Samarasekera to Question from Dueck and Caouette

Samarasekera Reply to Question From Sale

 

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Questions from Arts Reps for the Next Meeting of the General Faculties Council (24 November 2014)

The materials for the next meeting of the University of Alberta’s General Faculties Council (24 November 2014) have been posted on the University’s governance website. The materials include two questions from representatives of the Faculty of Arts.

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On “Society” — and Today’s Announcement that the Next President of the University of Alberta is Dr. David Turpin

Today the University of Alberta community learned that the University’s next President will be Dr. David Turpin, former President of the University of Victoria (2000–2013). A detailed biographical statement for Dr. Turpin is here

In his speech this morning at Convocation Hall, Dr. Turpin declared his belief that public universities are not just “fundamental to just and caring societies,” but shape a “virtuous circle” in which the community makes a “steadfast” investment in its members that allows them to “develop their talents and then use them for the betterment of society.” At the climactic moment in his speech, he turned to the Minister of Innovation and Advanced Education, Don Scott, to offer him the following assurance: “Minister Scott, my commitment to the people of Alberta is to steward their strong support for this institution and mobilize it for the public good.” (Full video footage here.)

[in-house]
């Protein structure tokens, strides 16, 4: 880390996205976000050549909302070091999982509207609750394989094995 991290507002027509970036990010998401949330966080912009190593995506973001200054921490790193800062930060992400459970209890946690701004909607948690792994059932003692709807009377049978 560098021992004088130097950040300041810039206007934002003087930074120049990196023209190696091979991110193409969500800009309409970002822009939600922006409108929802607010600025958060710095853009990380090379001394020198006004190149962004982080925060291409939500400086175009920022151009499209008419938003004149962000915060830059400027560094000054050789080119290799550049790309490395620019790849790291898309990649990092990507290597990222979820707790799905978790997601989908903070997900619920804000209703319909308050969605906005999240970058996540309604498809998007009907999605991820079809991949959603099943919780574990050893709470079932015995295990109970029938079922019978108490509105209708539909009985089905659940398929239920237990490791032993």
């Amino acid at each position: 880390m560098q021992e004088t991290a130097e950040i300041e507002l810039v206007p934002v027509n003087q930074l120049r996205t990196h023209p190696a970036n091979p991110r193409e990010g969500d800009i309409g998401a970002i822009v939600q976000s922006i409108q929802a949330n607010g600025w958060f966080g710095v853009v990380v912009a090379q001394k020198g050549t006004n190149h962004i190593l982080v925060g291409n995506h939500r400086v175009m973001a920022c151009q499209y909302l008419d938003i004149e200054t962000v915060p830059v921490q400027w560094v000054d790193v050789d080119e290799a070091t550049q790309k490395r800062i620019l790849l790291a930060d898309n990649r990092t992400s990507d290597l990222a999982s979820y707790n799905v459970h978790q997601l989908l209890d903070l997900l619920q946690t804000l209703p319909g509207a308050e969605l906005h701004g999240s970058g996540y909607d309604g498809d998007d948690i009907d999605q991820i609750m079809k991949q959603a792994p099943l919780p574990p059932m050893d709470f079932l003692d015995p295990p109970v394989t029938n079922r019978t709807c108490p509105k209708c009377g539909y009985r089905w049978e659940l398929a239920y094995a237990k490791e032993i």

Samarasekera on Thatch NewTrail Nov2014More than one of this morning’s speakers was keen to construe Dr. Turpin’s appointment as a continuation of the “legacy” of President Samarasekera. Dr. Turpin’s talk of “society” and the “public good” suggests, however, that we may have a situation of greater promise before us. Dr. Turpin’s choice to talk about the public university’s relation to “society” certainly makes for a startling contrast with a bit of news that the University community received in the Autumn edition of New Trail magazine, in which President Samarasekera declares that the leader she most admires is — wait for it! — Margaret Thatcher. *
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“Emancipation From Reliance on Government Funding” or, The Incredible Shrinking University?

Since the beginning of the term, those of us at the University of Alberta who are not part of one or another administrative enclave have been receiving intermittent and partial news about a major development underway, in which the means by which Faculties at the University are funded will be fundamentally altered. The news is that the University will be pursuing a budget system derived from the precepts of “responsibility centered management.” You won’t find any announcement about this on the University’s blog “Colloquy,” and there has been no information about it any of the President’s weekly bulletins. Instead, news has been filtering out through department chairs. The principal idea appears to be that the responsibility for funding their annual operating budgets will be downloaded to individual Faculties, and Faculties’ new financial responsibilities will include having to pay for their faculty members’ annual merit increments and benefits. Faculties that cannot generate their own revenue to meet their budget “responsibilities” will, we are told, go “into receivership.”  Continue reading